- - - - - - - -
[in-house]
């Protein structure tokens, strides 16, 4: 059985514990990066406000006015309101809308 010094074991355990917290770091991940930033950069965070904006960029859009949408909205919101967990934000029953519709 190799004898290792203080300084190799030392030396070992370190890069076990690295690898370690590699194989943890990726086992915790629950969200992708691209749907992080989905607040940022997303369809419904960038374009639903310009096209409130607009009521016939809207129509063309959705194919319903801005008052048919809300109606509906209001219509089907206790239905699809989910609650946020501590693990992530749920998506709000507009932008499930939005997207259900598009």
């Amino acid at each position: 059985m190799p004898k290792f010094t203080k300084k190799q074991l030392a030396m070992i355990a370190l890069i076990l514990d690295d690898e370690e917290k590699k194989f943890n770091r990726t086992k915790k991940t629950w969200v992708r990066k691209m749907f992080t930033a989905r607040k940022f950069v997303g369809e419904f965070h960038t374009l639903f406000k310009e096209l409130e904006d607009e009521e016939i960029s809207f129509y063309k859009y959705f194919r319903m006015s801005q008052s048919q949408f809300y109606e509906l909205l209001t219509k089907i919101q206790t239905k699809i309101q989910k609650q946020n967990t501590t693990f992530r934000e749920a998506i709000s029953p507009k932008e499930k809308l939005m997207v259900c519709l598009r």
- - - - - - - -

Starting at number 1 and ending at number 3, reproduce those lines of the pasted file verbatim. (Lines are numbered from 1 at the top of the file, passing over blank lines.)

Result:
[in-house]
């Protein structure tokens, strides 16, 4: 059985514990990066406000006015309101809308 010094074991355990917290770091991940930033950069965070904006960029859009949408909205919101967990934000029953519709 190799004898290792203080300084190799030392030396070992370190890069076990690295690898370690590699194989943890990726086992915790629950969200992708691209749907992080989905607040940022997303369809419904960038374009639903310009096209409130607009009521016939809207129509063309959705194919319903801005008052048919809300109606509906209001219509089907206790239905699809989910609650946020501590693990992530749920998506709000507009932008499930939005997207259900598009």
């Amino acid at each position: 059985m190799p004898k290792f010094t203080k300084k190799q074991l030392a030396m070992i355990a370190l890069i076990l514990d690295d690898e370690e917290k590699k194989f943890n770091r990726t086992k915790k991940t629950w969200v992708r990066k691209m749907f992080t930033a989905r607040k940022f950069v997303g369809e419904f965070h960038t374009l639903f406000k310009e096209l409130e904006d607009e009521e016939i960029s809207f129509y063309k859009y959705f194919r319903m006015s801005q008052s048919q949408f809300y109606e509906l909205l209001t219509k089907i919101q206790t239905k699809i309101q989910k609650q946020n967990t501590t693990f992530r934000e749920a998506i709000s029953p507009k932008e499930k809308l939005m997207v259900c519709l598009r």